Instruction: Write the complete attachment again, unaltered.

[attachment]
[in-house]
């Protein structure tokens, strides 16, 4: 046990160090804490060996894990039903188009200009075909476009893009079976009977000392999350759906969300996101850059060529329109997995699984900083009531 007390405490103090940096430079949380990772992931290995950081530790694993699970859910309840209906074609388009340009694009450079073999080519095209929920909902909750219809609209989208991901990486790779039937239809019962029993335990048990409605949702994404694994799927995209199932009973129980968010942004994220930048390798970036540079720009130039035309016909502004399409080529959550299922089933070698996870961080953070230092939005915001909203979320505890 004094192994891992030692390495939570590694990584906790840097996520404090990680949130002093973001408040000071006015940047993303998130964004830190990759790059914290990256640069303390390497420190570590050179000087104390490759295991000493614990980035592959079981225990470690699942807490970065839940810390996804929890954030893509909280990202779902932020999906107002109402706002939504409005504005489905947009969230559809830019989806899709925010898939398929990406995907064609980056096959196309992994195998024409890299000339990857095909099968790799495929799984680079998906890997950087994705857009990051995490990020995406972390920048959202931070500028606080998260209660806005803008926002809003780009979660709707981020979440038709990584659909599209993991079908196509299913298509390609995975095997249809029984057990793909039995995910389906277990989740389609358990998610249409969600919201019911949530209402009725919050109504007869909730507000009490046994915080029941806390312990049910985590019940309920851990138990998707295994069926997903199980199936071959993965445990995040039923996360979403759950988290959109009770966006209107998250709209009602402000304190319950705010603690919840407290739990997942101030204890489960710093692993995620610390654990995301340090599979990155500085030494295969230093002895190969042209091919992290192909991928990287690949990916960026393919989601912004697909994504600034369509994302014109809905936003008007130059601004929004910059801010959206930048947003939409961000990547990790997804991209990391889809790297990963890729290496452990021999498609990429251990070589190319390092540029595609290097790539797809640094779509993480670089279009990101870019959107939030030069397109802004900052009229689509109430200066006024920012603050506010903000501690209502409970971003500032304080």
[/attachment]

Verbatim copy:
[in-house]
């Protein structure tokens, strides 16, 4: 046990160090804490060996894990039903188009200009075909476009893009079976009977000392999350759906969300996101850059060529329109997995699984900083009531 007390405490103090940096430079949380990772992931290995950081530790694993699970859910309840209906074609388009340009694009450079073999080519095209929920909902909750219809609209989208991901990486790779039937239809019962029993335990048990409605949702994404694994799927995209199932009973129980968010942004994220930048390798970036540079720009130039035309016909502004399409080529959550299922089933070698996870961080953070230092939005915001909203979320505890 004094192994891992030692390495939570590694990584906790840097996520404090990680949130002093973001408040000071006015940047993303998130964004830190990759790059914290990256640069303390390497420190570590050179000087104390490759295991000493614990980035592959079981225990470690699942807490970065839940810390996804929890954030893509909280990202779902932020999906107002109402706002939504409005504005489905947009969230559809830019989806899709925010898939398929990406995907064609980056096959196309992994195998024409890299000339990857095909099968790799495929799984680079998906890997950087994705857009990051995490990020995406972390920048959202931070500028606080998260209660806005803008926002809003780009979660709707981020979440038709990584659909599209993991079908196509299913298509390609995975095997249809029984057990793909039995995910389906277990989740389609358990998610249409969600919201019911949530209402009725919050109504007869909730507000009490046994915080029941806390312990049910985590019940309920851990138990998707295994069926997903199980199936071959993965445990995040039923996360979403759950988290959109009770966006209107998250709209009602402000304190319950705010603690919840407290739990997942101030204890489960710093692993995620610390654990995301340090599979990155500085030494295969230093002895190969042209091919992290192909991928990287690949990916960026393919989601912004697909994504600034369509994302014109809905936003008007130059601004929004910059801010959206930048947003939409961000990547990790997804991209990391889809790297990963890729290496452990021999498609990429251990070589190319390092540029595609290097790539797809640094779509993480670089279009990101870019959107939030030069397109802004900052009229689509109430200066006024920012603050506010903000501690209502409970971003500032304080």